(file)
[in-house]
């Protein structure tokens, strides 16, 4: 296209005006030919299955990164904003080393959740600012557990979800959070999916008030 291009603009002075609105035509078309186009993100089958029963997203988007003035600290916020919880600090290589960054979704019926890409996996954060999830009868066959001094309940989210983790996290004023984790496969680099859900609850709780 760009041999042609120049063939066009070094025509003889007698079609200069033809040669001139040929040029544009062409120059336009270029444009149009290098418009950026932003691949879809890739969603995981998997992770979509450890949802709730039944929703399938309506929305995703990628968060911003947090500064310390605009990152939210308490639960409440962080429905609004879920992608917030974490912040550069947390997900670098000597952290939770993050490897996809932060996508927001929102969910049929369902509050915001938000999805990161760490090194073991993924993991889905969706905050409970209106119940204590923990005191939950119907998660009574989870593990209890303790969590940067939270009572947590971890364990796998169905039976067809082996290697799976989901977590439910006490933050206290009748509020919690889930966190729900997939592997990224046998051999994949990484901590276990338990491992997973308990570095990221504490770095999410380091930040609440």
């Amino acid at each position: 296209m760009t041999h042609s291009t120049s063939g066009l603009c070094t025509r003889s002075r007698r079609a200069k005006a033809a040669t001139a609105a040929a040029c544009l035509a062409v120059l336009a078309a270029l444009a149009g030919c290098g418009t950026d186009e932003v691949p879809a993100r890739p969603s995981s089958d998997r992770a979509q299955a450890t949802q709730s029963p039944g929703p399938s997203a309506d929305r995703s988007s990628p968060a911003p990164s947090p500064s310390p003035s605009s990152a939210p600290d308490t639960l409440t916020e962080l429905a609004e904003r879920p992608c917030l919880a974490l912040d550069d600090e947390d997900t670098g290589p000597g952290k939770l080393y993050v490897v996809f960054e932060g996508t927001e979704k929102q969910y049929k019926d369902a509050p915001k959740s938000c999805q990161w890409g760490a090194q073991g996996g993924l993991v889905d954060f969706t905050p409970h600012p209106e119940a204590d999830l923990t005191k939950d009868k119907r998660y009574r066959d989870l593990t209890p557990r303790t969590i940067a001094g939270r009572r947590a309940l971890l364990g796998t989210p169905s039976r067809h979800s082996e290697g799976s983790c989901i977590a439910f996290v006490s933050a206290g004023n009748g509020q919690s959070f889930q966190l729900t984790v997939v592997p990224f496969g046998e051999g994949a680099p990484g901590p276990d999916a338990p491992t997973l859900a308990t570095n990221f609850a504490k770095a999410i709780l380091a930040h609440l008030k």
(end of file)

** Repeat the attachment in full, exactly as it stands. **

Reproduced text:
[in-house]
């Protein structure tokens, strides 16, 4: 296209005006030919299955990164904003080393959740600012557990979800959070999916008030 291009603009002075609105035509078309186009993100089958029963997203988007003035600290916020919880600090290589960054979704019926890409996996954060999830009868066959001094309940989210983790996290004023984790496969680099859900609850709780 760009041999042609120049063939066009070094025509003889007698079609200069033809040669001139040929040029544009062409120059336009270029444009149009290098418009950026932003691949879809890739969603995981998997992770979509450890949802709730039944929703399938309506929305995703990628968060911003947090500064310390605009990152939210308490639960409440962080429905609004879920992608917030974490912040550069947390997900670098000597952290939770993050490897996809932060996508927001929102969910049929369902509050915001938000999805990161760490090194073991993924993991889905969706905050409970209106119940204590923990005191939950119907998660009574989870593990209890303790969590940067939270009572947590971890364990796998169905039976067809082996290697799976989901977590439910006490933050206290009748509020919690889930966190729900997939592997990224046998051999994949990484901590276990338990491992997973308990570095990221504490770095999410380091930040609440």
């Amino acid at each position: 296209m760009t041999h042609s291009t120049s063939g066009l603009c070094t025509r003889s002075r007698r079609a200069k005006a033809a040669t001139a609105a040929a040029c544009l035509a062409v120059l336009a078309a270029l444009a149009g030919c290098g418009t950026d186009e932003v691949p879809a993100r890739p969603s995981s089958d998997r992770a979509q299955a450890t949802q709730s029963p039944g929703p399938s997203a309506d929305r995703s988007s990628p968060a911003p990164s947090p500064s310390p003035s605009s990152a939210p600290d308490t639960l409440t916020e962080l429905a609004e904003r879920p992608c917030l919880a974490l912040d550069d600090e947390d997900t670098g290589p000597g952290k939770l080393y993050v490897v996809f960054e932060g996508t927001e979704k929102q969910y049929k019926d369902a509050p915001k959740s938000c999805q990161w890409g760490a090194q073991g996996g993924l993991v889905d954060f969706t905050p409970h600012p209106e119940a204590d999830l923990t005191k939950d009868k119907r998660y009574r066959d989870l593990t209890p557990r303790t969590i940067a001094g939270r009572r947590a309940l971890l364990g796998t989210p169905s039976r067809h979800s082996e290697g799976s983790c989901i977590a439910f996290v006490s933050a206290g004023n009748g509020q919690s959070f889930q966190l729900t984790v997939v592997p990224f496969g046998e051999g994949a680099p990484g901590p276990d999916a338990p491992t997973l859900a308990t570095n990221f609850a504490k770095a999410i709780l380091a930040h609440l008030k």